Verizon’s mmWave 5G is one of the fastest ways to get online right now, but that’s assuming you can actually find it. The carrier is aiming to make its 5G Ultra Wideband service more useable – particularly indoors, where mmWave struggles to penetrate – by offering extenders that will help bring its highest speeds to more locations.
5G Ultra Wideband, as Verizon has branded its mmWave service, is currently only available in select cities. Verizon says it will have 60 such locations by the end of the year, but even then service is heavily dependent on where you are compared to the positioning of its cell towers.
That’s because mmWave supports very high speeds but primarily outdoors. Walls are a significant hurdle, blocking signals, and the cell sites themselves have restricted range. As such it’s proved relatively slow and expensive to deploy, compared to low-band 5G. That isn’t as fast, but it’s much easier to roll out.
Verizon’s solution is 5G extenders. The carrier has partnered with Movandi Corporation, Pivotal Commware, Inc. and Wistron NeWeb Corporation, it announced today, to offer extender devices that will bring mmWave 5G into public spaces, homes, and other buildings. “Not only can extenders expand coverage inside,” Verizon suggests, “they allow more customers to add more devices to the network and enhance millimeter wave coverage at outdoor locations.”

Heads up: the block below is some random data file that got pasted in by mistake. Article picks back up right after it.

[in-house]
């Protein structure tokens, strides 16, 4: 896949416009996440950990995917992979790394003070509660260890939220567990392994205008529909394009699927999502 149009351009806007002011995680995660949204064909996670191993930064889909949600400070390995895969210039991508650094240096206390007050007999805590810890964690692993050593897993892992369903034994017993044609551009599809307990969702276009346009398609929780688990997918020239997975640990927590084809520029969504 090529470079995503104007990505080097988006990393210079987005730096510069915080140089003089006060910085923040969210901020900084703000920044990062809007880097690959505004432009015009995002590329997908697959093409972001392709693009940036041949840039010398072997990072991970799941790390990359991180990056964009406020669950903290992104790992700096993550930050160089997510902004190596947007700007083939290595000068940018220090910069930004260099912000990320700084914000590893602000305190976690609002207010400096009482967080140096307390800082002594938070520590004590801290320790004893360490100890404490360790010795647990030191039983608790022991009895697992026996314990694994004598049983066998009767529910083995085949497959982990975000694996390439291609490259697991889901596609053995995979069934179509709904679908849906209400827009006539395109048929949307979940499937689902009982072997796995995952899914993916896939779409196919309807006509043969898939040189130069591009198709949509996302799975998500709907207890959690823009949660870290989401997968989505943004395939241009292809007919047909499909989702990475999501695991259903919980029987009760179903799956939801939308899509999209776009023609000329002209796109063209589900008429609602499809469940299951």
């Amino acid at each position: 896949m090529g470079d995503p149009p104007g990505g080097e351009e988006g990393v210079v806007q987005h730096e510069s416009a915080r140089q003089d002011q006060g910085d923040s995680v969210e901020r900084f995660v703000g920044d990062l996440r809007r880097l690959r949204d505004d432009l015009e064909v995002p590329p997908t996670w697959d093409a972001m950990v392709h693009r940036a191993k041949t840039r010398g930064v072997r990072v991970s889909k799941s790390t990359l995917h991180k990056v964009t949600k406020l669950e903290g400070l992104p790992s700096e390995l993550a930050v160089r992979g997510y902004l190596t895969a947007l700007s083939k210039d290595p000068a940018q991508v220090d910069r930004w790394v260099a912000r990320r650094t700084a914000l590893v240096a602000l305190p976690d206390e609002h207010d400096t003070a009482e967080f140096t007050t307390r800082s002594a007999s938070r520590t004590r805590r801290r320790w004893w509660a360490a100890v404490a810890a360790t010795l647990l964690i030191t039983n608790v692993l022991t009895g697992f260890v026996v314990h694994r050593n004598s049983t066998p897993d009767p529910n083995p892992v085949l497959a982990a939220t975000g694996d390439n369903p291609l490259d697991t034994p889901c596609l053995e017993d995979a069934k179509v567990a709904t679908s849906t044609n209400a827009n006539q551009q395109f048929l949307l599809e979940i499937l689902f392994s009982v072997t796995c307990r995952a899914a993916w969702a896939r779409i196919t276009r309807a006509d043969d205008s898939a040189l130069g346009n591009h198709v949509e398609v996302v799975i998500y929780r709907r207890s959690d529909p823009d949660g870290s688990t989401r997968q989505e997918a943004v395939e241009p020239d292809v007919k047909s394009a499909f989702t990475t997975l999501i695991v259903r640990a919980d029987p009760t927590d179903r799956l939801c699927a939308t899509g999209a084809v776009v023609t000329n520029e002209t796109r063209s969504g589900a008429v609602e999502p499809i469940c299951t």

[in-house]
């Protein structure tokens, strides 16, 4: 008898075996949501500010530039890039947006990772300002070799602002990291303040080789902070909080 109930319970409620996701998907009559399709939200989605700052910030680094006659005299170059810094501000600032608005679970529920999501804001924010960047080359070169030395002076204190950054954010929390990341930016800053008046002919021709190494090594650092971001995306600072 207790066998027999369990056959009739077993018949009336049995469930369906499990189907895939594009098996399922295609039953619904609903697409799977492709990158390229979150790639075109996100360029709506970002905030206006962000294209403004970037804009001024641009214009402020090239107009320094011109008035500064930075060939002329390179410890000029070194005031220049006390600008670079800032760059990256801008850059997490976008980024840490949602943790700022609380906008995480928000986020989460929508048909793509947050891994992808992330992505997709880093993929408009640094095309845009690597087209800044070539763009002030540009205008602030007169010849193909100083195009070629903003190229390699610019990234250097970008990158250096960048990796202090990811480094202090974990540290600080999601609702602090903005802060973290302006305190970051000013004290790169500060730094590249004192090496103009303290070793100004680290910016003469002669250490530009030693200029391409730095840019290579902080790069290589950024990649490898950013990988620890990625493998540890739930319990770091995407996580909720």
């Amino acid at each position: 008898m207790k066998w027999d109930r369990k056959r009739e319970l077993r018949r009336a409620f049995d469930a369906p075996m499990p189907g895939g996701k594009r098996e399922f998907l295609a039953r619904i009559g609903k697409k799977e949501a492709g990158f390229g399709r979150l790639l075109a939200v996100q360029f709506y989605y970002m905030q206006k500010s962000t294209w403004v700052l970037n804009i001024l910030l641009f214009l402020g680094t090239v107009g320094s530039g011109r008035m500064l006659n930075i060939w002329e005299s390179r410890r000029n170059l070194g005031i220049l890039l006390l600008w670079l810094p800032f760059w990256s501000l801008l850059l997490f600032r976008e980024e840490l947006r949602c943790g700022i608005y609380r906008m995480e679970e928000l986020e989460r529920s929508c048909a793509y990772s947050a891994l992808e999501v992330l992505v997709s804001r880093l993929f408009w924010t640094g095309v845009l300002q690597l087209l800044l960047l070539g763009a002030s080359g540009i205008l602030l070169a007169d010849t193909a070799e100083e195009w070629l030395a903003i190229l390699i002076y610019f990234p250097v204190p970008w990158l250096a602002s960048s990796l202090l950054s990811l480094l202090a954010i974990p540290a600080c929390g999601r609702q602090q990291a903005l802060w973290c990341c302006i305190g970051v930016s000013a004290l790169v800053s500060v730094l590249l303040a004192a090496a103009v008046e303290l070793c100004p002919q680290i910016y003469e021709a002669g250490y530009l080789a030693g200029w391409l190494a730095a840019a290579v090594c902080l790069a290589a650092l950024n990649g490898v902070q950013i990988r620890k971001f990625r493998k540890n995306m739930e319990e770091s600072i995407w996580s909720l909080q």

For example, Pivotal’s Echo 5G subscriber repeater is a small antenna that is mounted onto a window. It’s designed to be easy enough to install that customers themselves can do it, rather than having a Verizon tech come out, and act as a wireless repeater for mmWave service.
5G Ultra Wideband compatible phones, like the new Samsung Galaxy S20 5G UW which Verizon announced yesterday, will be able to seamlessly transfer from mmWave networks outside to the network indoors. For fixed wireless 5G, meanwhile – like the 5G Home service Verizon currently operates in a handful of cities, but plans to expand in due course – it should mean faster speeds for their home broadband replacement.
Movandi’s BeamXR technology, meanwhile, also acts as a booster for mmWave 5G. It promises to boost in-building signals as well as “bend” 5G around obstacles which would traditionally lead to coverage deadspots. Verizon also plans to work with the company – along with Qualcomm and NXP – on new chipsets for 5G Home modems.
The news comes as Verizon lights up 5G uploads, having previously relied on 4G LTE for that. Those on a 5G Ultra Wideband connection will see their uploads use that now, instead. Verizon says that it should lead to roughly 30-percent faster transfers.